Mathew Reiman: It did. It absolutely did. And so that tied itself into, of course, that greater level of absenteeism, that use of personal leave. But now what we’re seeing into this sort of third phase, which I think is a really interesting shift in where this is gone is we’ve come out of the side of this level of great illness from this sort of winter period this year. And we’ve seen a push for people just to go back to normality. A removal of some of the things that people perhaps are starting to take for granted about flexibility and things of that nature. And anecdotally what we’re hearing from a lot of clients is we’re getting a lot of employees increasing in their levels of absenteeism because they’re using personal leave to achieve the flexibility that’s that they feel has been taken away from them because of the shift back to “normality.”
Kim McLagan: Yeah. So employees need to take a really strong stand about that and I think the best way, and what we are seeing with a lot of our clients is they’re putting a flexible workplace policy in place. And so there is a lot more flexibility than what there was certainly.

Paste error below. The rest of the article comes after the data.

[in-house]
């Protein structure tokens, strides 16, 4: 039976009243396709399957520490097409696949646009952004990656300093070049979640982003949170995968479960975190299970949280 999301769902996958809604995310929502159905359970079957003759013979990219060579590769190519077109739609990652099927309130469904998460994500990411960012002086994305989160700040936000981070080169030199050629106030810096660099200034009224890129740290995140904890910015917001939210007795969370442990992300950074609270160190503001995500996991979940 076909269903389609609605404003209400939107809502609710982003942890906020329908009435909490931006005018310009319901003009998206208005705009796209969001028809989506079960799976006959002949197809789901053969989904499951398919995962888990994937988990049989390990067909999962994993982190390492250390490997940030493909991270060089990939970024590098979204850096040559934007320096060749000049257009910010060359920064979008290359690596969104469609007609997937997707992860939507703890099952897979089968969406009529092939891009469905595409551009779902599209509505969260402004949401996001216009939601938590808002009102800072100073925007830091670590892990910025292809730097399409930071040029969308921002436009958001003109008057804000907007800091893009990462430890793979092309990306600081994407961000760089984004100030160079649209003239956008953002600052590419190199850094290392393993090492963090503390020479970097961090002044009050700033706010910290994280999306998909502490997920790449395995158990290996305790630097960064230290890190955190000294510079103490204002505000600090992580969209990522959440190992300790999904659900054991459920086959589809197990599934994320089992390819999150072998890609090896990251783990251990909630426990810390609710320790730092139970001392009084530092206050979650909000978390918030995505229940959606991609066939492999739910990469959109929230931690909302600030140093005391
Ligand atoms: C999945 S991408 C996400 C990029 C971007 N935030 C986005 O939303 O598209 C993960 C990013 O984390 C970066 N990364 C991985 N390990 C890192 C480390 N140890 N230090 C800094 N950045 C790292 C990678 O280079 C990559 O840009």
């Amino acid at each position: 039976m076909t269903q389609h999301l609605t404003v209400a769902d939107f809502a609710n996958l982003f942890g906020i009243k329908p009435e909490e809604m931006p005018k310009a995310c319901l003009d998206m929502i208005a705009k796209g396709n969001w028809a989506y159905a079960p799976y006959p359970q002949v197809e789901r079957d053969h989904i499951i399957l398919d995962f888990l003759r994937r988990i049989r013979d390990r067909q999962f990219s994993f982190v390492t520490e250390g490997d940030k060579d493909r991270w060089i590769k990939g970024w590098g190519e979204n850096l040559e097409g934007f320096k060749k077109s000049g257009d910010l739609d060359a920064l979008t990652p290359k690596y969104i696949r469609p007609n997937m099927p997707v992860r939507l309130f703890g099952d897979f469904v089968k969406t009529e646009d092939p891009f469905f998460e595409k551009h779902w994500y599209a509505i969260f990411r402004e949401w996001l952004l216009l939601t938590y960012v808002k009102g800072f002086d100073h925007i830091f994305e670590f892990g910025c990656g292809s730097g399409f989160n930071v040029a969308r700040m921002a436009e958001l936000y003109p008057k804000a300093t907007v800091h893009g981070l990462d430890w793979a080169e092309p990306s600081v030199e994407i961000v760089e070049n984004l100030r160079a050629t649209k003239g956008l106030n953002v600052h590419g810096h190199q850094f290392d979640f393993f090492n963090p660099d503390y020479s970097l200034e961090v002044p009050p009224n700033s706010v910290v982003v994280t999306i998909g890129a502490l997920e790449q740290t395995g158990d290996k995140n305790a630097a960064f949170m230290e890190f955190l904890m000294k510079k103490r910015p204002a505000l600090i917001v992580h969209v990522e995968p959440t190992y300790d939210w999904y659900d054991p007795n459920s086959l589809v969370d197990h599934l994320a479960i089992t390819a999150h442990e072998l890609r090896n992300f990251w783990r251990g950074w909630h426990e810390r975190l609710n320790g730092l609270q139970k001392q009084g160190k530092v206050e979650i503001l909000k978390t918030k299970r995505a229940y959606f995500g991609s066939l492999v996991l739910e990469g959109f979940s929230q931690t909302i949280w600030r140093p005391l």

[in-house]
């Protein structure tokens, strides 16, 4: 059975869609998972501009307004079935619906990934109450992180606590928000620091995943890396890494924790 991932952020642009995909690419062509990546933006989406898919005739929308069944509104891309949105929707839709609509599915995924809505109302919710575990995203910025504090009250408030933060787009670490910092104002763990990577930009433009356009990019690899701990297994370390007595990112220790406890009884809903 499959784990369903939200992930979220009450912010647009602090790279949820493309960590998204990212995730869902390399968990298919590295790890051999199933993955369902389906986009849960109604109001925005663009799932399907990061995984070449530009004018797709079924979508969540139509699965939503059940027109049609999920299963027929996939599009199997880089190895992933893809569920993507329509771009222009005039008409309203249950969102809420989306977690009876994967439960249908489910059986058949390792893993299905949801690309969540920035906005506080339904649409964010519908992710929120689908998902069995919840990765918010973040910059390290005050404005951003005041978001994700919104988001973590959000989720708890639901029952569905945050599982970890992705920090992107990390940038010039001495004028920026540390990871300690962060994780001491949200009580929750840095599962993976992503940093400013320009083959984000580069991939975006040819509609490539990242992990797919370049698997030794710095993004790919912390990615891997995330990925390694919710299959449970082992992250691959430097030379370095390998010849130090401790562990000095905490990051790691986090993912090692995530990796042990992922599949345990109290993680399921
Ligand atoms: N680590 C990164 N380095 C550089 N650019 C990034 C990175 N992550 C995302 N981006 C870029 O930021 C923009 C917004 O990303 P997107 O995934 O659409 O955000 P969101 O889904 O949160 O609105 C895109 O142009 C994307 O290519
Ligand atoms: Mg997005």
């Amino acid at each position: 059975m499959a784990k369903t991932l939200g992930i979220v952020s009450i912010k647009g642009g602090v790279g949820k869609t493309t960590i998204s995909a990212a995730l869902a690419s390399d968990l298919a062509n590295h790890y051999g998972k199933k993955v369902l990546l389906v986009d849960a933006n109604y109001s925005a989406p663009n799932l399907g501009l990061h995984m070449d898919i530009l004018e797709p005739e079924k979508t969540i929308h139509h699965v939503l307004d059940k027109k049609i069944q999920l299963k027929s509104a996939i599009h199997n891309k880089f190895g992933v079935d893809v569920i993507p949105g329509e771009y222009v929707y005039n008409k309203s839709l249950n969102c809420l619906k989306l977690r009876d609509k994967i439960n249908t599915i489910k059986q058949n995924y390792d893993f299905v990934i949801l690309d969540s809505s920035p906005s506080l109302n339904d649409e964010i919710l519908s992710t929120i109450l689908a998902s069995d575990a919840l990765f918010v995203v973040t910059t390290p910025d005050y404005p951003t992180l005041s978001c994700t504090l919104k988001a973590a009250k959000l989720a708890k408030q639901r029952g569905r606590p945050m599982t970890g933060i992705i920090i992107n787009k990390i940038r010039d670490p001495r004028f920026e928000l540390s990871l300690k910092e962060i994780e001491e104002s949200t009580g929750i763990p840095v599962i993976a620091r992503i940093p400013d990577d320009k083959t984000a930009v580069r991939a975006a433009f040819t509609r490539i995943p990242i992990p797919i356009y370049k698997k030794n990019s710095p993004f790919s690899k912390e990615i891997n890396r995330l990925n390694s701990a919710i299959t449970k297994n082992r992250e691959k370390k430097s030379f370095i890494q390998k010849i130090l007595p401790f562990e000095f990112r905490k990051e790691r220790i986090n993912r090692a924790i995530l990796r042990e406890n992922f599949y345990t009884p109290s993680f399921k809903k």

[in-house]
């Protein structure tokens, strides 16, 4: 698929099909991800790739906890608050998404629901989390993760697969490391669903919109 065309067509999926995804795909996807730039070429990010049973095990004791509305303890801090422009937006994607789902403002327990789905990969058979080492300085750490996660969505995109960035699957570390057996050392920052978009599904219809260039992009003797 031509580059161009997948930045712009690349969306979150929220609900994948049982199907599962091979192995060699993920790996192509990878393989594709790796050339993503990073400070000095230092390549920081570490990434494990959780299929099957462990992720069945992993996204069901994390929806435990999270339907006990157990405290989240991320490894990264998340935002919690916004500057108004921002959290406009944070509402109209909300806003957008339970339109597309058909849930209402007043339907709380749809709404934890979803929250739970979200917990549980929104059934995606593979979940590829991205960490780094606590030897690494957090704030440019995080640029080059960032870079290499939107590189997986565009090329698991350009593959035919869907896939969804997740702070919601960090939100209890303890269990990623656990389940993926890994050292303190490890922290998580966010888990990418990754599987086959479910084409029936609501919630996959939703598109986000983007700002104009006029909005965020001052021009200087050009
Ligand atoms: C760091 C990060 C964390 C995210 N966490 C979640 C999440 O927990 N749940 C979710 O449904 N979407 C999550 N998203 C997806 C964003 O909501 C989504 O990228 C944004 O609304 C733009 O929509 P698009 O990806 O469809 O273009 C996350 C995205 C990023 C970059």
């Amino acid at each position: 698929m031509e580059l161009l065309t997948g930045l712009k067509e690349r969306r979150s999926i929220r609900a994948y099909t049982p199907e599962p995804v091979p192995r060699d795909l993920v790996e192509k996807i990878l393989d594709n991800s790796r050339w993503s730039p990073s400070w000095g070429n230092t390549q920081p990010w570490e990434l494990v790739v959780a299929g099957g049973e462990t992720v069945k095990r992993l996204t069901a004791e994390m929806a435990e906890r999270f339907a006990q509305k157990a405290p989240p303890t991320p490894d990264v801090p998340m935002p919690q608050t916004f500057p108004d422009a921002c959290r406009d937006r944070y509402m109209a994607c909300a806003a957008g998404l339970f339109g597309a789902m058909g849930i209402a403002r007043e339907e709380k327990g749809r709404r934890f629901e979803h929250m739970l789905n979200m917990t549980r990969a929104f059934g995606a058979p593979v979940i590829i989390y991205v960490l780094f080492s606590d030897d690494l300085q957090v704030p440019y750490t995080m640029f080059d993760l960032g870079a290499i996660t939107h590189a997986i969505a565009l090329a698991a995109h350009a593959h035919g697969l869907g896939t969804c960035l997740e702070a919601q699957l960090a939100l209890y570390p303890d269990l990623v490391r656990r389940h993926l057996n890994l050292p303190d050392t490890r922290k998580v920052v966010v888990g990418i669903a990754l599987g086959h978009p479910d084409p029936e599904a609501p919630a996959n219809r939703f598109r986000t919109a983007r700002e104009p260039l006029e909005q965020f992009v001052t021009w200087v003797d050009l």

Mathew Reiman: Absolutely, yeah, absolutely.
Kim McLagan: But, you know, when people employers say you’ve got to be three days in the office two days at home, I really think that should be in a policy.
Mathew Reiman: Yes.
Kim McLagan: Because people are still taking advantage of it.
Mathew Reiman: Absolutely.
Kim McLagan: Even though they’ve got the flexibility-
Mathew Reiman: Absolutely.
Kim McLagan: -much more than they did before.
Mathew Reiman: Yes.
Kim McLagan: They’re definitely doing the wrong thing.
Mathew Reiman: Oh agreed, Kim. Agreed. And look, and we’ll come back to this point in a moment but the key thing about the having the policies in place is that there’s a clear set of rules that people know and have to abide by.
Kim McLagan: Exactly.